Eliminating Deductions for the Oil and Gas Industry is Not a Solution to the Nation’s Debt Crisis.
The Texas Society of Certified Public Accountants (TSCPA) recently published a paper analyzing President Obama’s proposed FY 2014 budget. TSCPA began its non-partisan analysis by quoting from the President’s budget message that stated he wanted to “eliminate unnecessary fossil fuel subsidies that impede investment in clean energy sources.” TSCPA noted that the President hopes that by eliminating certain oil and gas subsidies that $90 billion in revenue will be generated. TSCPA explains the economic reasons why certain deductions that the oil and gas industry use are normal business deductions not unlike deductions that other industries legitimately use in their operations. Below are some of my comments on the points that they have made. For the complete TSCPA paper, please click here.
The President’s Proposal Would Actually Do More Harm to the Economy.
After reading TSCPA’s paper, my conclusion was the same as theirs, i.e., not only would the oil and gas industry be harmed, but that the overall economy would be harmed by the President’s proposal. A key observation of TSCPA was that “[s]tudies have shown that this [proposal] would discourage production, lead to fewer well-paying American jobs, increase our reliance on foreign imports and potentially result in higher energy costs for consumers.” Another key TSCPA observation was that 95% of the nation’s oil and gas wells are drilled and operated by small producers who employ an average of 12 people. These two facts alone render the President’s position incredible and indefensible.
TSCPA continues its analysis by stating that if these small businesses were to lose these cost savings deduction, they would have to lay off workers and certain jobs would necessarily be moved overseas. TSCPA notes that the President fails to recognize that the oil and gas industry directly employs 2.6 million people. It also employs another 7 million indirectly. This represents over 5% of the overall U.S. employment. I note that the true unemployment rate is much higher than the 8% that the President tells us. The last thing we need is another hit to a specific industry. Indeed, attacking the legitimate deductions oil and gas industry will have a ripple affect across many related industries.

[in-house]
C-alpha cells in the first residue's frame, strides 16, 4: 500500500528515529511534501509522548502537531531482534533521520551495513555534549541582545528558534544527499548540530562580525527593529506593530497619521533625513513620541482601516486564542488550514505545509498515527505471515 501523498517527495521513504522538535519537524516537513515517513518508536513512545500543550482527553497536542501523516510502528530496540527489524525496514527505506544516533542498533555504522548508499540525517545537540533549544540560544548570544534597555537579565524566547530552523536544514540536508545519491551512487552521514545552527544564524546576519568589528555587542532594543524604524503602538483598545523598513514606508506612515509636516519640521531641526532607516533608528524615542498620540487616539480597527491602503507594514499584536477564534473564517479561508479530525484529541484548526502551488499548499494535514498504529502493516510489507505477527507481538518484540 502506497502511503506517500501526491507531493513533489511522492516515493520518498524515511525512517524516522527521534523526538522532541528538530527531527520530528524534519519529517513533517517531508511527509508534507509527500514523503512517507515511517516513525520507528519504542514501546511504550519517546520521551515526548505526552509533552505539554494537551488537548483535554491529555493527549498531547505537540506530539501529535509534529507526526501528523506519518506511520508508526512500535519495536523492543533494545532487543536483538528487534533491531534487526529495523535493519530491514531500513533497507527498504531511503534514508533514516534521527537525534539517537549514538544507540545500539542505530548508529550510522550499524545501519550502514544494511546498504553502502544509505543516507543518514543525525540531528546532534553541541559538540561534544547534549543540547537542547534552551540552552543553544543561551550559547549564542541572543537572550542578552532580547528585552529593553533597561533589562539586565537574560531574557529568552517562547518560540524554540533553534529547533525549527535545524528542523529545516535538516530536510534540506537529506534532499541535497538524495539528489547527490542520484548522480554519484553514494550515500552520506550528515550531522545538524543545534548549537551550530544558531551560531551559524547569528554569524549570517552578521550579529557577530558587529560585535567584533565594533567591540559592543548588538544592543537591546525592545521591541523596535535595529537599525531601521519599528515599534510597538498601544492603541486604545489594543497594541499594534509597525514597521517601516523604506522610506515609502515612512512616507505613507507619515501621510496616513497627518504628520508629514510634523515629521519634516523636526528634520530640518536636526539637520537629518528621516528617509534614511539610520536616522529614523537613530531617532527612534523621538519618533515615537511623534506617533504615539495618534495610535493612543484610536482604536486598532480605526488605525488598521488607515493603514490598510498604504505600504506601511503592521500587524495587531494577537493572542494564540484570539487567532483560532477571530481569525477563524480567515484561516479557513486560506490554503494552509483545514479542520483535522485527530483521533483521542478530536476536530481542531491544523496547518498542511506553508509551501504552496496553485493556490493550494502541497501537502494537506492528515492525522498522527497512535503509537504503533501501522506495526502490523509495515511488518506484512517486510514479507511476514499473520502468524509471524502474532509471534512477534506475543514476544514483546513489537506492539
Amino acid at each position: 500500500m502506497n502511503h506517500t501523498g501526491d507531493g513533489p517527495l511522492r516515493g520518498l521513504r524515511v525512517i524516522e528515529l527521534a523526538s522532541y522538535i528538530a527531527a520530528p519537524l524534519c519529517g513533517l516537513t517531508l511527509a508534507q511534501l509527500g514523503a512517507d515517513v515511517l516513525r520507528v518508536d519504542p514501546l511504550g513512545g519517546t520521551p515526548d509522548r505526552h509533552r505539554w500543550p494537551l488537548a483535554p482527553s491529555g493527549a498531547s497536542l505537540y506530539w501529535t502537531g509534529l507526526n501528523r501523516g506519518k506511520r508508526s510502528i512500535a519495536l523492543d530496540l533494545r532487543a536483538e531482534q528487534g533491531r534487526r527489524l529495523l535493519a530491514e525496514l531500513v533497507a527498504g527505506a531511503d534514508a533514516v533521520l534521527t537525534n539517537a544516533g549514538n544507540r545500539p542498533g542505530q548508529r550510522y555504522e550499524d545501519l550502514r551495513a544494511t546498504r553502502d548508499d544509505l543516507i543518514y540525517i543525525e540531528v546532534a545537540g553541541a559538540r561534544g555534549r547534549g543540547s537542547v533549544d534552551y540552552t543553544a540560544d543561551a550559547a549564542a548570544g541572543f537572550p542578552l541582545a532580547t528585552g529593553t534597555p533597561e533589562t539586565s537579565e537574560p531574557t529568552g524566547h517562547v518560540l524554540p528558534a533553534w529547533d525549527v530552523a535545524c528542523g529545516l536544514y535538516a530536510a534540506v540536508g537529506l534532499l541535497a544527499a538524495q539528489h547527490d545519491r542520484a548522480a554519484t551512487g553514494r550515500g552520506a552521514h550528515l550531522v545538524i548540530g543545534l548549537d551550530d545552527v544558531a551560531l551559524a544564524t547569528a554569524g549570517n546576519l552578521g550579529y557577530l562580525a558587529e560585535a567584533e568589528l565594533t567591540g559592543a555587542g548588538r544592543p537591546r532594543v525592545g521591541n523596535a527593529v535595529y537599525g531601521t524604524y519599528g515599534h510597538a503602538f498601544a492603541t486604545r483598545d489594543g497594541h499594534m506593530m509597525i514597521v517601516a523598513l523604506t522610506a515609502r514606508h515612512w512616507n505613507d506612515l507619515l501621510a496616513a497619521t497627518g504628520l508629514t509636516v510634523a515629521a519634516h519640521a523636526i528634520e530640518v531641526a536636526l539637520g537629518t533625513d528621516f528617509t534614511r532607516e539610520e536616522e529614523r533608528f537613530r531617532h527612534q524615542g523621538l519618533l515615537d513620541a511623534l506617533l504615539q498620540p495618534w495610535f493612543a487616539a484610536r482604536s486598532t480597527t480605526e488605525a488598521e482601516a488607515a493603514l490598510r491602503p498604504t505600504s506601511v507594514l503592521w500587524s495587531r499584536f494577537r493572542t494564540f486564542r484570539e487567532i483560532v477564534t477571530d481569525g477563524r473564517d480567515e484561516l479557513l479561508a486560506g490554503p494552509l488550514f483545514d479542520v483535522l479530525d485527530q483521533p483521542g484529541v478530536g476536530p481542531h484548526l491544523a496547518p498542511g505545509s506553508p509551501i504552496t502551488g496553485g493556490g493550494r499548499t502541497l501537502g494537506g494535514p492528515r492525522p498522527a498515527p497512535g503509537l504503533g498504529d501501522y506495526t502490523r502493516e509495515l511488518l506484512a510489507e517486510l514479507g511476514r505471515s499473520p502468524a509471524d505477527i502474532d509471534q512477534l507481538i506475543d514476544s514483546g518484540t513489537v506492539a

Some communities, like those within the Permian Basin, have a specialized economy as opposed as to a diversified economy. Strategic planners try to encourage their communities to diversify their economy to prevent busts in certain sectors from causing more harm. The concept of not putting all of one’s own eggs in one basket is the theory. However, in practice, the diversification is not easy to implement. With that said, the Permian Basin’s economy is so dependent upon oil and gas income that if there were a major downturn in product prices, there would be an immediate effect on all businesses. As a young college student in Dallas, I remember the bust of 1986. As a small business owner, I saw the bust of 1998. In both instances, people who were not directly employed by the oil and gas industry were put out of work because those who were employed by the oil and gas industry were laid off or transferred. Those people who stayed in the Permian Basin curtailed or stopped spending entirely. In just a short time, small businesses such as restaurants, ballet studios and framing shops were closed. Downtowns of some communities were as quiet on Tuesdays as they were on Sunday mornings. Ripple effect.